He didn’t know that I could hear them, and I couldn’t tear my attention away from their private conversation.
“Do you know what makes you even more special than the baby in mommy’s tummy?” my new husband asked my 6-year-old son, who was sitting on his lap.
“Because I’m your best buddy!” he exclaimed, throwing his arms around my husband’s neck.
“Yes, you are!” my husband chuckled back. “You are my buddy, and what makes you extra special to me is that your baby brother is being born into our family, but I picked you to be mine. I met you when you were 4, and I took a good long look at everything that makes you who you are, and I said to myself, ‘I want to be his daddy, because that’s how much I love him.’ Forever and ever and ever, you’re mine, because out of all the little boys in the whole wide world, I picked you.”
Six months pregnant with my new husband’s first biological child, I had tears streaming down my face as I listened to him assure my son — his stepson — that even though a biological child was on the way, he would never be a step down. Even though he was a little boy whose own biological father — my now ex-husband — had punched him in the face, and then abandoned him, myself, and my daughter.
My children have never seen him again, and for a long time my fiercely protective heart kept men away. Filling the father role wasn’t something I was seeking to do after so much hurt had been caused by the last one. So instead, I’d send my daughter off to the daddy-daughter dance with the husband of a friend, and cheer alone at my son’s preschool performances. And when my daughter would cry herself to sleep asking why no daddies wanted to love her, I would remind her that I loved her more than all the daddies in the world.
My children were too special, and too precious, for me to settle for anything less than everything. And I was convinced that “everything” didn’t exist.
How could anyone love my children as much as I, their own flesh and blood, loved them?
But when I least expected it, he came along. And before I knew it, the officiant was pronouncing us not “husband and wife,” but “a family.”
My daughter now wears a necklace engraved with “The Day I Became Your Dad,” and my son can no longer remember a time before my (new) husband was here. When my daughter is sick, he sleeps on the floor next to her bed. When she needs ridiculously expensive gluten-free play dough for school, he is the first to whip out his credit card, despite my protests about the price. In fact, when my son was diagnosed with epilepsy that required tens of thousands of dollars in treatment, he never flinched at the bills coming in; because, as he told me, we take care of our kids. Right now, he’s at karate, cheering on “his son,” because there are no stepdads in this family, there is only a dad that has stepped up.
What we are going through isn’t unusual. The word “stepdad” seems to support the idea that fathers who arrive a bit late aren’t quite on par with biological fathers who were there first. But that couldn’t be further from the truth.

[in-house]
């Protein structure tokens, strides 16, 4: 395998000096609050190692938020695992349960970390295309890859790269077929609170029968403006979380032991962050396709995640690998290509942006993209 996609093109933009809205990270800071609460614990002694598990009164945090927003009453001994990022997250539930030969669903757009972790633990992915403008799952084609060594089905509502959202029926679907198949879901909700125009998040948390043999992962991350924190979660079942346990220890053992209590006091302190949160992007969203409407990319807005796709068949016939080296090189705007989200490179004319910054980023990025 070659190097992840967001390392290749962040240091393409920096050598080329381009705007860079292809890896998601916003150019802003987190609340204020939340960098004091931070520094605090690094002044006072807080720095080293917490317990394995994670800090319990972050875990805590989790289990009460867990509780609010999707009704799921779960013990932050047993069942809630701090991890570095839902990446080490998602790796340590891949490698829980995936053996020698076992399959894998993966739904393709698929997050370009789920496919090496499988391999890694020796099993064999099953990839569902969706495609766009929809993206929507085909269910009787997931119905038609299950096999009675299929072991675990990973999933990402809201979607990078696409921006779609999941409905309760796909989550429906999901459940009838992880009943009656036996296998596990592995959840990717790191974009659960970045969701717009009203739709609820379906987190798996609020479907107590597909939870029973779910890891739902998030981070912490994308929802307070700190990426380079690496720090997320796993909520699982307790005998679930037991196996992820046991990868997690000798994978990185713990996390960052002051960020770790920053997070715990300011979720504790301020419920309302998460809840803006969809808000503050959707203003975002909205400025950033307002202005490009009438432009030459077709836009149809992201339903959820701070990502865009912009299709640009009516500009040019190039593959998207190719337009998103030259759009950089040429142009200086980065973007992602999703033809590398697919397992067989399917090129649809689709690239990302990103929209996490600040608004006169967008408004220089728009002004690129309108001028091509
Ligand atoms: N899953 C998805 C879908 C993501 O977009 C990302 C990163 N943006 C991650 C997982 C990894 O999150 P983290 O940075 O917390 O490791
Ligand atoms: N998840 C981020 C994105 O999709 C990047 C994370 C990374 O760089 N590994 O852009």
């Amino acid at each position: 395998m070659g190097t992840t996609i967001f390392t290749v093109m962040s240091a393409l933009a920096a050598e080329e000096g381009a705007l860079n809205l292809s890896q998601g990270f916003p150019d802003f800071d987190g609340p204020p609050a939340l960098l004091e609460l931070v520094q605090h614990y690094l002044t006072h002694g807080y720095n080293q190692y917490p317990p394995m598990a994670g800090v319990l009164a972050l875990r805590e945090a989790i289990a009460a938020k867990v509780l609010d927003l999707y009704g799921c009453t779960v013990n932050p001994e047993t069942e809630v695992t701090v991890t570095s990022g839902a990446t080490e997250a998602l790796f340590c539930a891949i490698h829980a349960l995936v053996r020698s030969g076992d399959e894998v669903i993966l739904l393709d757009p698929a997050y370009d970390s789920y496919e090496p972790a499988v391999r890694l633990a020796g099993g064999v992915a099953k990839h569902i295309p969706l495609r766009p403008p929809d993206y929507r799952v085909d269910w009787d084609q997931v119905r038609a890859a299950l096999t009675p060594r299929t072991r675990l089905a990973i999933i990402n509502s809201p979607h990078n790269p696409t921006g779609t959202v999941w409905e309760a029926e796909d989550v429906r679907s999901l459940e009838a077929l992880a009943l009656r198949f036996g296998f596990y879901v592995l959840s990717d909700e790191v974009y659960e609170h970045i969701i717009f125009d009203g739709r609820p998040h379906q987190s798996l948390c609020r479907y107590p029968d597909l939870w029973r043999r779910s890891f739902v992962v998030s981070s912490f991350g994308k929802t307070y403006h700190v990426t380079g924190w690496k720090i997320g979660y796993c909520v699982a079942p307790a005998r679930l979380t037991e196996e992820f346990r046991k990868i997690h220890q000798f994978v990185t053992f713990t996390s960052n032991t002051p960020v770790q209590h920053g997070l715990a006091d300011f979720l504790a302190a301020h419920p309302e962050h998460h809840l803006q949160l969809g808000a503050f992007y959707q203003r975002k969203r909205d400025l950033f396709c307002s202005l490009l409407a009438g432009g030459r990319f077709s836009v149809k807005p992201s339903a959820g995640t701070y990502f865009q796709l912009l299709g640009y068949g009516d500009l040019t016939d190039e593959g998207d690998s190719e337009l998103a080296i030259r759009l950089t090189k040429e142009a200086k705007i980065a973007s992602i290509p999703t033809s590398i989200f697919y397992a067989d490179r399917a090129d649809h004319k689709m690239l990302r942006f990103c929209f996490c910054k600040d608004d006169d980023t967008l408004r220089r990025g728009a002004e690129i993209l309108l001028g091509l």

There are plenty of examples of this in popular culture too. Matt Damon, stepfather to his wife’s oldest daughter, Alexia, doesn’t refer to her as anything other than his “daughter,” despite the media being quick to point out the she is the sole stepchild of the couple’s four children. It was even Alexia’s biological father who pointed out that Matt “treats Alexia like she is his own flesh and blood.” And recently, country music star Blake Shelton told People magazine that becoming a stepdad to the children he shares with wife Gwen Stefani had shown him a part of himself that he never knew was there. “It’s definitely an instinct that kind of kicks in,” he explained. “It’s easy to fall in love with those kids. They’re pretty special.”
My husband and I have since given birth to our first shared biological son, who is now 3 months old. And recently I brought up something that had been weighing heavily on my heart since he was born: I asked if having a biological child had made him feel differently about the two children I brought into our marriage.
“Not one bit,” he said without hesitation. Then he paused and added, “Well, actually, yeah, it has. It’s made me realize that I was always meant to be a dad to all three of them, because I couldn’t possibly love any of them more for being mine, or less because they didn’t start out that way. I love them all like my own, just as I always have, and I always will. They are all mine.”
I know that I am no special snowflake when it comes to stepdads stepping up, and it’s why I cringe every time that I hear someone refer to a stepdad as being not the “real” dad.
What is a real dad, if not a man who steps up to care for children who need him? There’s no DNA test needed to be a dad to a kid who needs one; in fact, there’s no test required to become a dad to any children at all. Which is why this Father’s Day, I’ll be celebrating all dads — but cheering a little bit harder for the stepfathers who have stepped up to be a dad to kids who may not have originally started out as theirs.
Real dads show up; the title’s not important.
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